If you prefer your Lamborghinis to stay truer to form, however—to chug as much fuel as possible and turn it into speed—there will also be a 4.0-liter twin-turbocharged V8 on offer, likely similar in form to Audi and Porsche’s new 4.0-liter power plants.
Either way you slice it, this will be the first time in Lamborghini’s history that it produces a model whose powertrain isn’t fully naturally aspirated—which raises the question of whether Lamborghini is actually starting to lose its lunacy. What’s next?
But Reggiano’s reasoning for the powertrain choice is strong: For a car of this size (and heft) to be a true Lamborghini—with likely record-breaking performance—the choice to use turbocharging is “completely mandatory,” he said to Autocar. Just take a look at the Bentley Bentayga, which has been crowned as the quickest SUV on the market—its power plant, though it has more cylinders than the Urus, is turbocharged, too.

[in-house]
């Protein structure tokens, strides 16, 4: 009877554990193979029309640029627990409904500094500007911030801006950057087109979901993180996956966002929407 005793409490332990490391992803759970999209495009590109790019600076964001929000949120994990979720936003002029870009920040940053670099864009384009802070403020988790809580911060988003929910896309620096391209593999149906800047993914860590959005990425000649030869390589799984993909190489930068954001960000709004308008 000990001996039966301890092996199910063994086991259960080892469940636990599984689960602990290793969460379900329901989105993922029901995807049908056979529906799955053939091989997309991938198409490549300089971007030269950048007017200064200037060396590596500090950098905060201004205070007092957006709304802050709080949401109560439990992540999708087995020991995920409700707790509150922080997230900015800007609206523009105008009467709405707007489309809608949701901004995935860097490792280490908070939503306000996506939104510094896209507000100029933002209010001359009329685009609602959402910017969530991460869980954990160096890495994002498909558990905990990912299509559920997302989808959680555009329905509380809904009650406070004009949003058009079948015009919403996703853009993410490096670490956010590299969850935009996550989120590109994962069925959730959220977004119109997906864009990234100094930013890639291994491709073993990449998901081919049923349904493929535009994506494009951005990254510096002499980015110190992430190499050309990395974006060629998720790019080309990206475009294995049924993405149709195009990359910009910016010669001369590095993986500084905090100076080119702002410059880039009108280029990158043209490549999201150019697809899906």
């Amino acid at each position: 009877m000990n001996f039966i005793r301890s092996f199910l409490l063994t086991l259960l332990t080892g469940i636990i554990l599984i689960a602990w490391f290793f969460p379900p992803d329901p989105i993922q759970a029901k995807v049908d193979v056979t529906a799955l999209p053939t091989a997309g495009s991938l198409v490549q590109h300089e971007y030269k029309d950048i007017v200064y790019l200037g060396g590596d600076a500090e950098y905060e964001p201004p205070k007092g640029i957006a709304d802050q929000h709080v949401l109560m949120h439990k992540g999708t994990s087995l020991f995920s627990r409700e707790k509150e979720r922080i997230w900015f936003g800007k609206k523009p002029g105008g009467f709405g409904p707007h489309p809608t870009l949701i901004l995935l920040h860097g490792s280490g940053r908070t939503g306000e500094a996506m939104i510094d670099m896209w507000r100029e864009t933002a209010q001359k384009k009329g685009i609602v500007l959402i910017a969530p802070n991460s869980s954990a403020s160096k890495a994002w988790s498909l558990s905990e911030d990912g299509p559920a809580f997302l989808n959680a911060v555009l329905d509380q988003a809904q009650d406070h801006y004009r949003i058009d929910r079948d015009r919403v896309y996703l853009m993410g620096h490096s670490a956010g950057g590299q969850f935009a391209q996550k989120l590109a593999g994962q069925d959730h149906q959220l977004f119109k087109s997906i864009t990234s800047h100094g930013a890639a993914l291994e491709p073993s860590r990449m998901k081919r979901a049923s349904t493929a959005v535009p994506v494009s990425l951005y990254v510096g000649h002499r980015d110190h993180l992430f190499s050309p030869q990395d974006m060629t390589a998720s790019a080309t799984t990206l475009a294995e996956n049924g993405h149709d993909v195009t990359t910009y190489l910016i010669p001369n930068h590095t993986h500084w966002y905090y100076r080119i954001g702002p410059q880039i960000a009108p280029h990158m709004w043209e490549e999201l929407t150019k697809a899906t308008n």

Not to mention, the styling is completely Lamborghini, claimed Reggiani.
“The design [of the Urus] is pure Lamborghini," he said. "It has evolved considerably since the concept and the finished car is much better inside and out."
Slated for its debut in 2018, the Urus will share the same Volkswagen Group platform as the Audi Q7 and Bentley Bentayga.